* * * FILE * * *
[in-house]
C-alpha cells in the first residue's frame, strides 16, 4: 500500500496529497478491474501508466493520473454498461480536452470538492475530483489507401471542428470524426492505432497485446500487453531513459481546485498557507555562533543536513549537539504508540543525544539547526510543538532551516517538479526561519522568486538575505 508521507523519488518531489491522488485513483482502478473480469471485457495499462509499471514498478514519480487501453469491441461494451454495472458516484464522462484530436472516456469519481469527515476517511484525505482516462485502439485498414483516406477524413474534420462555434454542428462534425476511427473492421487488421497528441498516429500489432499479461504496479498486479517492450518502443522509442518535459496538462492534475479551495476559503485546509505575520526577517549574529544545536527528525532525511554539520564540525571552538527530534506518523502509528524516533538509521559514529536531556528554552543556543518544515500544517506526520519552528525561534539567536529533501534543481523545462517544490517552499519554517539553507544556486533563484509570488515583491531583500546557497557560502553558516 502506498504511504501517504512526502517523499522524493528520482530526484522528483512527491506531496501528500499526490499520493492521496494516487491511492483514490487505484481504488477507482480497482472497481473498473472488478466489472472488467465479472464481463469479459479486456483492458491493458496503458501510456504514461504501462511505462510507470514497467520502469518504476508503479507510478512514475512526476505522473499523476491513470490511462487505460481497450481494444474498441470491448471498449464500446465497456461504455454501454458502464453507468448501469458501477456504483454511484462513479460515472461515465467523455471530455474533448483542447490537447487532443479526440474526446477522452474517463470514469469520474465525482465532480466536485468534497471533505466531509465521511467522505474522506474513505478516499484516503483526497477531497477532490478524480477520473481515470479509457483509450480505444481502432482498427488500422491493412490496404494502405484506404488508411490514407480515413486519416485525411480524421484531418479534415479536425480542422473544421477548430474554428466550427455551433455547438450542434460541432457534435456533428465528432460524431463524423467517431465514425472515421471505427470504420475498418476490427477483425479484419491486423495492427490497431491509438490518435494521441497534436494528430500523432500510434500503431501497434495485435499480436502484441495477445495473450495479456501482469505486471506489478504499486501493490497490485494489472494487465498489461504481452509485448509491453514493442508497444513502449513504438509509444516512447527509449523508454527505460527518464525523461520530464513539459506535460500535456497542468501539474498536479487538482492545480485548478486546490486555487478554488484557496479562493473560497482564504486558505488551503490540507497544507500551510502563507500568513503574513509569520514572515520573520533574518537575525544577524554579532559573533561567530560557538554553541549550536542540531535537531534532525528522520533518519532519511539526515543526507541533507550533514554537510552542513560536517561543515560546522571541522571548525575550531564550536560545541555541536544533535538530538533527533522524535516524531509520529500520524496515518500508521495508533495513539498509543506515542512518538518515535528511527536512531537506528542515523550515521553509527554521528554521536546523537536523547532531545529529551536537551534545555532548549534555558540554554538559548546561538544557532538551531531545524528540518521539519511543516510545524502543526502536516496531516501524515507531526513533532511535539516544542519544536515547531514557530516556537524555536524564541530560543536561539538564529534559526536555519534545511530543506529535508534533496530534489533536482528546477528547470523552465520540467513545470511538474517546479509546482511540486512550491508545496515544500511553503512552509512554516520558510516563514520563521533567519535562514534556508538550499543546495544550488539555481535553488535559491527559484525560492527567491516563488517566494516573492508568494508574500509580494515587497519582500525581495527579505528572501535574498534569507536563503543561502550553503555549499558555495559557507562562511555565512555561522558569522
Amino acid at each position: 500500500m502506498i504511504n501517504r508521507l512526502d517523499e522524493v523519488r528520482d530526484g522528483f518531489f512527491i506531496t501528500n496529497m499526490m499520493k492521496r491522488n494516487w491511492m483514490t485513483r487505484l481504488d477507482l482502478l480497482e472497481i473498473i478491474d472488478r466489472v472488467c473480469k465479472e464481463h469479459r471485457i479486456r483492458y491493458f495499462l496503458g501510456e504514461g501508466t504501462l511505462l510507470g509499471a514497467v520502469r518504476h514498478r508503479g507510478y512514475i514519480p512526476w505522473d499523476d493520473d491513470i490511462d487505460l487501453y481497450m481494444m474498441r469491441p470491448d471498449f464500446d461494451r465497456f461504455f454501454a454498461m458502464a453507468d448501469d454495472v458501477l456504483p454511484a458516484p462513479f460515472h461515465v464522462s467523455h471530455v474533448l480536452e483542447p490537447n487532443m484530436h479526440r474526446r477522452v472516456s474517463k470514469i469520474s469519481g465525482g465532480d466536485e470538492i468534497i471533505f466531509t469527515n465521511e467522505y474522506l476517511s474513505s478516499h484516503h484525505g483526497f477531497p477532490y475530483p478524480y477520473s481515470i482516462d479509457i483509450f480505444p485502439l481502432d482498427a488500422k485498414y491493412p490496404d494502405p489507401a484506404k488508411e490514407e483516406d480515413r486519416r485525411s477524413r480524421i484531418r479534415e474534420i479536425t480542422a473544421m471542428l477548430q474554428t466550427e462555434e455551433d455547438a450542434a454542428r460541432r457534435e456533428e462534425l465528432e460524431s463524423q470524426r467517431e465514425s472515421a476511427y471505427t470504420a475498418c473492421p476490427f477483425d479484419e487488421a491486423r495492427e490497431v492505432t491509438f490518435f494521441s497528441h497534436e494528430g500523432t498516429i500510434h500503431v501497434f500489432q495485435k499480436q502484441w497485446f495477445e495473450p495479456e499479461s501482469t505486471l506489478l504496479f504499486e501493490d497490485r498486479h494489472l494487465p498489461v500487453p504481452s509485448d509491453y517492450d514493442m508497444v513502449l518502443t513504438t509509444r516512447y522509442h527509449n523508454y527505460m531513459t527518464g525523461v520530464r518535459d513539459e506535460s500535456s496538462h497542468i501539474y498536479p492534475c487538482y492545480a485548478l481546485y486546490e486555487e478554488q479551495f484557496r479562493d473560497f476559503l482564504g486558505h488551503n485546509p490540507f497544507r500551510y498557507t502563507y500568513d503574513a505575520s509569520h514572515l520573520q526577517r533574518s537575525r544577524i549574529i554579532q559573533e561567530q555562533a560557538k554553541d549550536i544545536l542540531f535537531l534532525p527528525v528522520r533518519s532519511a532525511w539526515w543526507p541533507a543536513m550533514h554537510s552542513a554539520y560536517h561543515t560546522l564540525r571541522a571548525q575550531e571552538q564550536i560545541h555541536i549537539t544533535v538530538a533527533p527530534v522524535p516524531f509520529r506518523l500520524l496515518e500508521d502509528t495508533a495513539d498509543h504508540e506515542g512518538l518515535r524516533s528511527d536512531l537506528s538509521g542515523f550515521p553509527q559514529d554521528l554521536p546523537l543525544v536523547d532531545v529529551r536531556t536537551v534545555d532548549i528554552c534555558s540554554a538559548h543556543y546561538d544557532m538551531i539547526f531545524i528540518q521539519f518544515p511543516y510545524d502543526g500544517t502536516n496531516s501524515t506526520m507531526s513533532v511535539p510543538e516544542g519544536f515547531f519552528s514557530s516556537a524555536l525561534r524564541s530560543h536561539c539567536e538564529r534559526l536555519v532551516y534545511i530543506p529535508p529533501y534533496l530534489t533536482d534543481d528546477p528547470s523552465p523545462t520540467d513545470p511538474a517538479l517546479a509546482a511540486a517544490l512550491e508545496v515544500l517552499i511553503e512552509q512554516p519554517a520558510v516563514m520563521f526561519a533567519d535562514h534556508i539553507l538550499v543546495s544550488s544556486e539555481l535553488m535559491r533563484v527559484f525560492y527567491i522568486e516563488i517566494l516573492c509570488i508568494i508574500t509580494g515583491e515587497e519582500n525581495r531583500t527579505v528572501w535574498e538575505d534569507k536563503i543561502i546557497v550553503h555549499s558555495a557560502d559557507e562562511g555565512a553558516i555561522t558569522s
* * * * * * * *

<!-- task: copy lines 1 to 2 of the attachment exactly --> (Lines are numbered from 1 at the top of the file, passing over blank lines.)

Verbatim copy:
[in-house]
C-alpha cells in the first residue's frame, strides 16, 4: 500500500496529497478491474501508466493520473454498461480536452470538492475530483489507401471542428470524426492505432497485446500487453531513459481546485498557507555562533543536513549537539504508540543525544539547526510543538532551516517538479526561519522568486538575505 508521507523519488518531489491522488485513483482502478473480469471485457495499462509499471514498478514519480487501453469491441461494451454495472458516484464522462484530436472516456469519481469527515476517511484525505482516462485502439485498414483516406477524413474534420462555434454542428462534425476511427473492421487488421497528441498516429500489432499479461504496479498486479517492450518502443522509442518535459496538462492534475479551495476559503485546509505575520526577517549574529544545536527528525532525511554539520564540525571552538527530534506518523502509528524516533538509521559514529536531556528554552543556543518544515500544517506526520519552528525561534539567536529533501534543481523545462517544490517552499519554517539553507544556486533563484509570488515583491531583500546557497557560502553558516 502506498504511504501517504512526502517523499522524493528520482530526484522528483512527491506531496501528500499526490499520493492521496494516487491511492483514490487505484481504488477507482480497482472497481473498473472488478466489472472488467465479472464481463469479459479486456483492458491493458496503458501510456504514461504501462511505462510507470514497467520502469518504476508503479507510478512514475512526476505522473499523476491513470490511462487505460481497450481494444474498441470491448471498449464500446465497456461504455454501454458502464453507468448501469458501477456504483454511484462513479460515472461515465467523455471530455474533448483542447490537447487532443479526440474526446477522452474517463470514469469520474465525482465532480466536485468534497471533505466531509465521511467522505474522506474513505478516499484516503483526497477531497477532490478524480477520473481515470479509457483509450480505444481502432482498427488500422491493412490496404494502405484506404488508411490514407480515413486519416485525411480524421484531418479534415479536425480542422473544421477548430474554428466550427455551433455547438450542434460541432457534435456533428465528432460524431463524423467517431465514425472515421471505427470504420475498418476490427477483425479484419491486423495492427490497431491509438490518435494521441497534436494528430500523432500510434500503431501497434495485435499480436502484441495477445495473450495479456501482469505486471506489478504499486501493490497490485494489472494487465498489461504481452509485448509491453514493442508497444513502449513504438509509444516512447527509449523508454527505460527518464525523461520530464513539459506535460500535456497542468501539474498536479487538482492545480485548478486546490486555487478554488484557496479562493473560497482564504486558505488551503490540507497544507500551510502563507500568513503574513509569520514572515520573520533574518537575525544577524554579532559573533561567530560557538554553541549550536542540531535537531534532525528522520533518519532519511539526515543526507541533507550533514554537510552542513560536517561543515560546522571541522571548525575550531564550536560545541555541536544533535538530538533527533522524535516524531509520529500520524496515518500508521495508533495513539498509543506515542512518538518515535528511527536512531537506528542515523550515521553509527554521528554521536546523537536523547532531545529529551536537551534545555532548549534555558540554554538559548546561538544557532538551531531545524528540518521539519511543516510545524502543526502536516496531516501524515507531526513533532511535539516544542519544536515547531514557530516556537524555536524564541530560543536561539538564529534559526536555519534545511530543506529535508534533496530534489533536482528546477528547470523552465520540467513545470511538474517546479509546482511540486512550491508545496515544500511553503512552509512554516520558510516563514520563521533567519535562514534556508538550499543546495544550488539555481535553488535559491527559484525560492527567491516563488517566494516573492508568494508574500509580494515587497519582500525581495527579505528572501535574498534569507536563503543561502550553503555549499558555495559557507562562511555565512555561522558569522